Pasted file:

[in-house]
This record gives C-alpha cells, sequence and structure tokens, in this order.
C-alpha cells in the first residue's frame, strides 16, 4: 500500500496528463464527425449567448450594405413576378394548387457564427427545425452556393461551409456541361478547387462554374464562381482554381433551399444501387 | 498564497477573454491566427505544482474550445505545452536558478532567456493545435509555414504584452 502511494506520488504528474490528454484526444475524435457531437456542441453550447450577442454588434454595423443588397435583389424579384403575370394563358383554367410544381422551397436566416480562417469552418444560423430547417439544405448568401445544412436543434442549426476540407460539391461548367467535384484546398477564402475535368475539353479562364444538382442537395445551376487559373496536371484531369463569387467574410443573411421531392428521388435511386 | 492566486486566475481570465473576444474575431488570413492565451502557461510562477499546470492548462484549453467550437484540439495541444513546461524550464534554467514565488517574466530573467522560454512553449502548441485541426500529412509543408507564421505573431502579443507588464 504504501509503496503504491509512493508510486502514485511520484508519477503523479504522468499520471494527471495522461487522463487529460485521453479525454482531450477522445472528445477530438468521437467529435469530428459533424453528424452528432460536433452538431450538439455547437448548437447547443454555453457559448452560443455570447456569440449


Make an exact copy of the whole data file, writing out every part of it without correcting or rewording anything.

[in-house]
This record gives C-alpha cells, sequence and structure tokens, in this order.
C-alpha cells in the first residue's frame, strides 16, 4: 500500500496528463464527425449567448450594405413576378394548387457564427427545425452556393461551409456541361478547387462554374464562381482554381433551399444501387 | 498564497477573454491566427505544482474550445505545452536558478532567456493545435509555414504584452 502511494506520488504528474490528454484526444475524435457531437456542441453550447450577442454588434454595423443588397435583389424579384403575370394563358383554367410544381422551397436566416480562417469552418444560423430547417439544405448568401445544412436543434442549426476540407460539391461548367467535384484546398477564402475535368475539353479562364444538382442537395445551376487559373496536371484531369463569387467574410443573411421531392428521388435511386 | 492566486486566475481570465473576444474575431488570413492565451502557461510562477499546470492548462484549453467550437484540439495541444513546461524550464534554467514565488517574466530573467522560454512553449502548441485541426500529412509543408507564421505573431502579443507588464 504504501509503496503504491509512493508510486502514485511520484508519477503523479504522468499520471494527471495522461487522463487529460485521453479525454482531450477522445472528445477530438468521437467529435469530428459533424453528424452528432460536433452538431450538439455547437448548437447547443454555453457559448452560443455570447456569440449